Why does growth require grief?

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Brian Kight

I can't wait to meet my 12-year-old daughter. Something about that window of time between a father and daughter feels special to me. 

Seeing her become her own person, experiencing her emerging personality, and doing my best to guide her through some challenges and let her figure out others independently.

I look forward to that time of our relationship, challenges and all.

But, right now, my daughter is only four.

If I'm going to meet my 12-year-old daughter one day, I have to lose my 4-year-old daughter. And I adore my 4-year-old daughter. She is the light of my life and joy of my day.

To be a great father for her, I must evolve and grow with her.

If I'm going to be a great father to my 12-year-old daughter, I'll have to let go of my 4-year-old daughter. She won't be then who she is today. That means I can't be the same father then as I am now.

Letting go is part of life. A tricky part, but a necessary part.

It's not just letting go of good to achieve great. Like with my daughter, it's also transitioning from one form of greatness to a different form of it. They're both great, both worthy, both cherished, both uniquely special. But they're different versions. Different stages. Different seasons.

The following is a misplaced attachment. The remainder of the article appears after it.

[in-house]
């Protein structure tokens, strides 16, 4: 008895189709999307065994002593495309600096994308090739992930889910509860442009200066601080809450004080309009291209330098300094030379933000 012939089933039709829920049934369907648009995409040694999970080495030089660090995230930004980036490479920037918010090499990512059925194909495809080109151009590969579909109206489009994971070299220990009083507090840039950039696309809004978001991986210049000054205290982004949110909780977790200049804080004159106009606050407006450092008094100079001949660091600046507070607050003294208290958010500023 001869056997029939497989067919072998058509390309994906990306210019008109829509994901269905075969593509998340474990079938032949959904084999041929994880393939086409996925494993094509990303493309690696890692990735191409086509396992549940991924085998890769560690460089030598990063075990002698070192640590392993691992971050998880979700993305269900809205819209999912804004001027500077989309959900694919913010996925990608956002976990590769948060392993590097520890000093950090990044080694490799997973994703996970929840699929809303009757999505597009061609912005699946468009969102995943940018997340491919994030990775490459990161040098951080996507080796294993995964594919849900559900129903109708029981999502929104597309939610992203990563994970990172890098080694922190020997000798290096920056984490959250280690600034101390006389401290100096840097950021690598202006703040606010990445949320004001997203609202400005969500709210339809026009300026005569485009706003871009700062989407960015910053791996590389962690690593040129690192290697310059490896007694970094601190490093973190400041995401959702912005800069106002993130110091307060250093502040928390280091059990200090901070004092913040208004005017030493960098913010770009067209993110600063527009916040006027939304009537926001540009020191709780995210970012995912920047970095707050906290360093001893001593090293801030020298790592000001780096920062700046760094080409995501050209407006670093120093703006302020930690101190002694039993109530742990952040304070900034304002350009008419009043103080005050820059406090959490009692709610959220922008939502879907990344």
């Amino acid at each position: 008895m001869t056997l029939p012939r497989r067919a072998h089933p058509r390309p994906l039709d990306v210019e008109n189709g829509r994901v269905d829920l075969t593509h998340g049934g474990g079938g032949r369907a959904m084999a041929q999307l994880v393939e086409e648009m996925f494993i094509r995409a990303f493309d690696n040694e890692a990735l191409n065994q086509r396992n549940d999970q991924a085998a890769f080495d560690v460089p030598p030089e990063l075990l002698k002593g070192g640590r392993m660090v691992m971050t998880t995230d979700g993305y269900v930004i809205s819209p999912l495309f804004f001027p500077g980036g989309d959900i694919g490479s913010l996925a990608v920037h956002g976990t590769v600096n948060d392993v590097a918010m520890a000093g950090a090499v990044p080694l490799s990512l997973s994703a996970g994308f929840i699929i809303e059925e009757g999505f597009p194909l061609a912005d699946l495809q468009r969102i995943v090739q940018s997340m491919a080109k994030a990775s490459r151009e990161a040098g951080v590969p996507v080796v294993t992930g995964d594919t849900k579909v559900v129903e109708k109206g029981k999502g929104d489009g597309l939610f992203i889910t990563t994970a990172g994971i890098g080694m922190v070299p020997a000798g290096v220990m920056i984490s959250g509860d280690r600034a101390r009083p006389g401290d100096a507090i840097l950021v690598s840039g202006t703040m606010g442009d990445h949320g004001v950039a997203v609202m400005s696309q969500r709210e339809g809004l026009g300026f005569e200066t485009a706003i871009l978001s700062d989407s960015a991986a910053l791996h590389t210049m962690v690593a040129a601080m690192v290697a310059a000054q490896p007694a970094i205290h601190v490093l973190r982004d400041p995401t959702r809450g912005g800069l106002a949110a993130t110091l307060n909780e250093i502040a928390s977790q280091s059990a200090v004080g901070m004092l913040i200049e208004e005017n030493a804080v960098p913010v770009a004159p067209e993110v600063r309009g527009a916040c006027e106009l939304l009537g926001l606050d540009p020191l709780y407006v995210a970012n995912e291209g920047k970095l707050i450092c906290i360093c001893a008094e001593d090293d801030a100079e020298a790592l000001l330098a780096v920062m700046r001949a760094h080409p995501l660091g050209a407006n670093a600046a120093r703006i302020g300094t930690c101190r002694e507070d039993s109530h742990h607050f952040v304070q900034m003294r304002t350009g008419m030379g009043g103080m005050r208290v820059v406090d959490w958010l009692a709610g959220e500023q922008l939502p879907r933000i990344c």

Things grow. They mature. They change. They advance.

Even though you love who you are and what you have now, you're not done yet. There is more for you to experience and accomplish. New levels of excellence to reach. More transitions to navigate.

Get started with this downloadable worksheet I created for you.

Sometimes, the price of access to the next level of excellence means losing the current version.

And that's ok. More than ok. It's necessary.

Brick by brick. Do the work.

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